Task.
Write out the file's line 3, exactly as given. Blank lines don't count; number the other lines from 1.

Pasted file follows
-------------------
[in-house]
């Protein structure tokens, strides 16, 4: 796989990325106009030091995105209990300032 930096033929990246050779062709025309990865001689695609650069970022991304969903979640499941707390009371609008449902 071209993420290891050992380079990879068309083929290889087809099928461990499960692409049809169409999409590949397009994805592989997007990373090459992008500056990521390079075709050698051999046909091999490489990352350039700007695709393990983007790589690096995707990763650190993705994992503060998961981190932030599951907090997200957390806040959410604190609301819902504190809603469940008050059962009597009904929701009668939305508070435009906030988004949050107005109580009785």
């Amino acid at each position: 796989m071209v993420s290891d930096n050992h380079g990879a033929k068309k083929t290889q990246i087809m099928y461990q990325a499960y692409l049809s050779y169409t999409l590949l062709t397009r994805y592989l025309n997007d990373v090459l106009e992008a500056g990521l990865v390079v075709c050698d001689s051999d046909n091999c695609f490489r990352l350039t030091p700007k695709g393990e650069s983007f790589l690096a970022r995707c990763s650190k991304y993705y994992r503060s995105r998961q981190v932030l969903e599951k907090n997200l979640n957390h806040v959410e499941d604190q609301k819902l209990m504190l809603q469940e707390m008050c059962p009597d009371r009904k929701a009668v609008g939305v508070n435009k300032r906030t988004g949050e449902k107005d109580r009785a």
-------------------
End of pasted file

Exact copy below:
């Amino acid at each position: 796989m071209v993420s290891d930096n050992h380079g990879a033929k068309k083929t290889q990246i087809m099928y461990q990325a499960y692409l049809s050779y169409t999409l590949l062709t397009r994805y592989l025309n997007d990373v090459l106009e992008a500056g990521l990865v390079v075709c050698d001689s051999d046909n091999c695609f490489r990352l350039t030091p700007k695709g393990e650069s983007f790589l690096a970022r995707c990763s650190k991304y993705y994992r503060s995105r998961q981190v932030l969903e599951k907090n997200l979640n957390h806040v959410e499941d604190q609301k819902l209990m504190l809603q469940e707390m008050c059962p009597d009371r009904k929701a009668v609008g939305v508070n435009k300032r906030t988004g949050e449902k107005d109580r009785a």